Celtic chief executive Peter Lawwell feels the lack of competition in Scotland's top flight needs addressed.
The reigning champions are 21 points clear at the top of the Premiership and are close to a third straight title.
Lawwell was speaking as the club honoured the 20th anniversary of Fergus McCann's takeover.
"The perceived lack of competition in Scottish football in the league is an issue that we need to find a solution to," Lawwell told BBC Radio Scotland.
"There are different challenges, different types of challenge but still big challenges for everyone in Scottish football.
"Things have changed over the last 15, 20 years, particularly in media values in the big nations that have gone beyond anyone's reasonable expectations.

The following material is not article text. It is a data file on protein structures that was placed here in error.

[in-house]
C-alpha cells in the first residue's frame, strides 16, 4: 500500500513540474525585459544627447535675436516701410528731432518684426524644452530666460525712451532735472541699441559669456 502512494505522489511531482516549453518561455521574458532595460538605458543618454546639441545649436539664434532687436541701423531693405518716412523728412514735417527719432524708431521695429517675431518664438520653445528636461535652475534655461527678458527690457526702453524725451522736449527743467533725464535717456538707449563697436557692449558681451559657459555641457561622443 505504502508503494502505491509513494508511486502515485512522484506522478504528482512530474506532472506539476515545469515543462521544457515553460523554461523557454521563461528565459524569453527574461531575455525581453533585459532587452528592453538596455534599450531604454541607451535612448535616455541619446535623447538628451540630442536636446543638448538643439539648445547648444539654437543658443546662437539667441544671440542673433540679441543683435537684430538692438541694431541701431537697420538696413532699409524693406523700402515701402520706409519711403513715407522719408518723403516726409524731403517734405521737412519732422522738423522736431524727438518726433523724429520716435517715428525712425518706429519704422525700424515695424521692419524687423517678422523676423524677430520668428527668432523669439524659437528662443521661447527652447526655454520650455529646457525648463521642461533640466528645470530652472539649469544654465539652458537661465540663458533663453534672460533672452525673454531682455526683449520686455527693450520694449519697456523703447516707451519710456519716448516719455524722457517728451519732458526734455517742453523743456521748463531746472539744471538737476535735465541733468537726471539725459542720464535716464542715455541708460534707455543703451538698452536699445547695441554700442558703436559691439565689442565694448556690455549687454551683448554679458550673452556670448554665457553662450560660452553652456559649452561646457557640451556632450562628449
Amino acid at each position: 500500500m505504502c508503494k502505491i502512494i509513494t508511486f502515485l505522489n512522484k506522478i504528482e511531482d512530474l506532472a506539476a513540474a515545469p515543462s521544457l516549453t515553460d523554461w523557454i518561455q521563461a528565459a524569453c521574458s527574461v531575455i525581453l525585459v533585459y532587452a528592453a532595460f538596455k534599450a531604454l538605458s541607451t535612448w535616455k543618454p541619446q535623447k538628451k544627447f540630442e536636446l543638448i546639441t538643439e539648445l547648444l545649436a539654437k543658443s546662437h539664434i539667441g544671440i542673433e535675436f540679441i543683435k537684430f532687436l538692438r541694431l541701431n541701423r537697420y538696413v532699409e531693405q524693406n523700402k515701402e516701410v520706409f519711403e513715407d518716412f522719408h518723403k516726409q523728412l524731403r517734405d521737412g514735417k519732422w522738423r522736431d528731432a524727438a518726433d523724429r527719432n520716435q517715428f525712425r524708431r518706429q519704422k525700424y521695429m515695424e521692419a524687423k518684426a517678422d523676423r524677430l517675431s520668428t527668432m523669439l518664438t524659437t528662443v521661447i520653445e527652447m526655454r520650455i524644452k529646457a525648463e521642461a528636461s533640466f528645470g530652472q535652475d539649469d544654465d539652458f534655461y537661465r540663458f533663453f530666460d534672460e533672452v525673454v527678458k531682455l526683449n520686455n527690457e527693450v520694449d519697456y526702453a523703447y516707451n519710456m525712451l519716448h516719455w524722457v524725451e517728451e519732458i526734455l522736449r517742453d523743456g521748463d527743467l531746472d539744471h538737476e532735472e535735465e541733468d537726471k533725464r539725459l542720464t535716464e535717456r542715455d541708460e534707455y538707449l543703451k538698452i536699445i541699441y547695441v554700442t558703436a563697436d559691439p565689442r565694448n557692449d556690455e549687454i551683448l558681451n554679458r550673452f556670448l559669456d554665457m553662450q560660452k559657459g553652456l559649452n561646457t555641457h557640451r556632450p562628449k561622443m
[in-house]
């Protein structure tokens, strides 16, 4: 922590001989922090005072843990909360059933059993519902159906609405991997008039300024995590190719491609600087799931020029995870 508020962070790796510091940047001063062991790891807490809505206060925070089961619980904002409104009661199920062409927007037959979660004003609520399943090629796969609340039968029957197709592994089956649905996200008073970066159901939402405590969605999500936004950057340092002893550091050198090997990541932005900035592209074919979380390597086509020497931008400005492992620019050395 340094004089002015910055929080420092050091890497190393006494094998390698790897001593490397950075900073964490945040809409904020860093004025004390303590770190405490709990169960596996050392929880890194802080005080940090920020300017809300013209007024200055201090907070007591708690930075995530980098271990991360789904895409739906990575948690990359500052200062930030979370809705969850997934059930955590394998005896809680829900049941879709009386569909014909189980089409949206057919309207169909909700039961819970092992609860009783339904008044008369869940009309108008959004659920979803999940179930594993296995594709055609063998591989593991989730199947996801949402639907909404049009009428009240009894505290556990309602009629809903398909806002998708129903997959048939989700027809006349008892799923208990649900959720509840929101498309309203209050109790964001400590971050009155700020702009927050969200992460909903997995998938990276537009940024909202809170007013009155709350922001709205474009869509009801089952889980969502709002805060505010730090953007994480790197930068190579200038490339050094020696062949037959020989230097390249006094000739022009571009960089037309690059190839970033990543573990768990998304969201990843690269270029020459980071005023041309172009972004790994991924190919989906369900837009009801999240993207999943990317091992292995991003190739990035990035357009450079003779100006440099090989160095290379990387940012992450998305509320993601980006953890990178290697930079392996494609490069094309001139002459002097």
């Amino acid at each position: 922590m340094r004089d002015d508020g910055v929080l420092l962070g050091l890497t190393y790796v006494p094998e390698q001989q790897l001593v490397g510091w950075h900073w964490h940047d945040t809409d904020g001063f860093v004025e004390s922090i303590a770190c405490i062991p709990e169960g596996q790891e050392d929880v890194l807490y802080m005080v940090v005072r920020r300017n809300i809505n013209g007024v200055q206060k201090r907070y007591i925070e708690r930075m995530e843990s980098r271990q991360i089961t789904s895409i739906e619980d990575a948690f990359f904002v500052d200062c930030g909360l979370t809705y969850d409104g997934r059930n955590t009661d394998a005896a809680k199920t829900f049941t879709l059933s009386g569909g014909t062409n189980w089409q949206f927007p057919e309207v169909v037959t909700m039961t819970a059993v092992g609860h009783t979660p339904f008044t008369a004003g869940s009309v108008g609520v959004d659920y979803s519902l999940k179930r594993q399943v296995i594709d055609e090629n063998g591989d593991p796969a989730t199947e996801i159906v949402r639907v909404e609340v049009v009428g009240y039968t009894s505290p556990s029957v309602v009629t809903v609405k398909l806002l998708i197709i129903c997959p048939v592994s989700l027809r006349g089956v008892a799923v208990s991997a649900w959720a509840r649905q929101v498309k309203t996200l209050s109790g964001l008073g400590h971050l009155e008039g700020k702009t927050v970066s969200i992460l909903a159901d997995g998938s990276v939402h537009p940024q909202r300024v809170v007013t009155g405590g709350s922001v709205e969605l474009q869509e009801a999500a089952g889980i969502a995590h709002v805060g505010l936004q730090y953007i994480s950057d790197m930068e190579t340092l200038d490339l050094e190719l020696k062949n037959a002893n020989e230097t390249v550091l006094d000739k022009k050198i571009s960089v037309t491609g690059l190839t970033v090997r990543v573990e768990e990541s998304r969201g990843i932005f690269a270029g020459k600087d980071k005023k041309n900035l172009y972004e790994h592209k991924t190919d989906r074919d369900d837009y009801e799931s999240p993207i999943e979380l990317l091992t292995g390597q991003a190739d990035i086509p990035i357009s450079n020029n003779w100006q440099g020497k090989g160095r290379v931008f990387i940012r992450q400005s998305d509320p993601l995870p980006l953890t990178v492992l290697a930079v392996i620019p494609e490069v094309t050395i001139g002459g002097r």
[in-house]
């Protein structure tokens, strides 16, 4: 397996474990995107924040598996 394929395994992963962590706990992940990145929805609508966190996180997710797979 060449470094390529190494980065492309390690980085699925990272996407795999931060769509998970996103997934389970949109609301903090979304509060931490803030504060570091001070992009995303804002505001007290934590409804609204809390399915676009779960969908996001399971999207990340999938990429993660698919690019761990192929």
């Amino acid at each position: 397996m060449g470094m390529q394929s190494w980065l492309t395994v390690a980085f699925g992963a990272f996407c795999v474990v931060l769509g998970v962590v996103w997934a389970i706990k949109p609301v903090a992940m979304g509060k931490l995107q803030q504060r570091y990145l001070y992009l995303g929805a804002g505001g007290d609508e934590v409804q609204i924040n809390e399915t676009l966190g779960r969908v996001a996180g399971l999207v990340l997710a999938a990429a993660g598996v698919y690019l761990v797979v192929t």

"The gap between the big nations and the small nations is huge and we need to find a solution for Scottish football as well as Celtic in order to bridge that gap in some way or other.
"It's put Celtic and other Scottish clubs at a competitive disadvantage in terms of wages and transfer fees."
Canada-based businessman McCann rescued Celtic from the brink of bankruptcy in March 1994 when the club's credit facility was recalled by the bank.
The club's fortunes were subsequently transformed, both on and off the pitch, under McCann's five-year stewardship with Celtic Park rebuilt and the team winning their first league title in a decade in 1998.
Since McCann's departure, Celtic have won eight league titles in 15 years.
And Lawwell believes the club are now "probably financially in the best position we've ever been in".
"We have the best facilities, we have a great management team, we've great executives at the club, the best sports science and one of the best recruitment functions in Europe," he added.
"So, we are in pretty good shape, there's no question about that."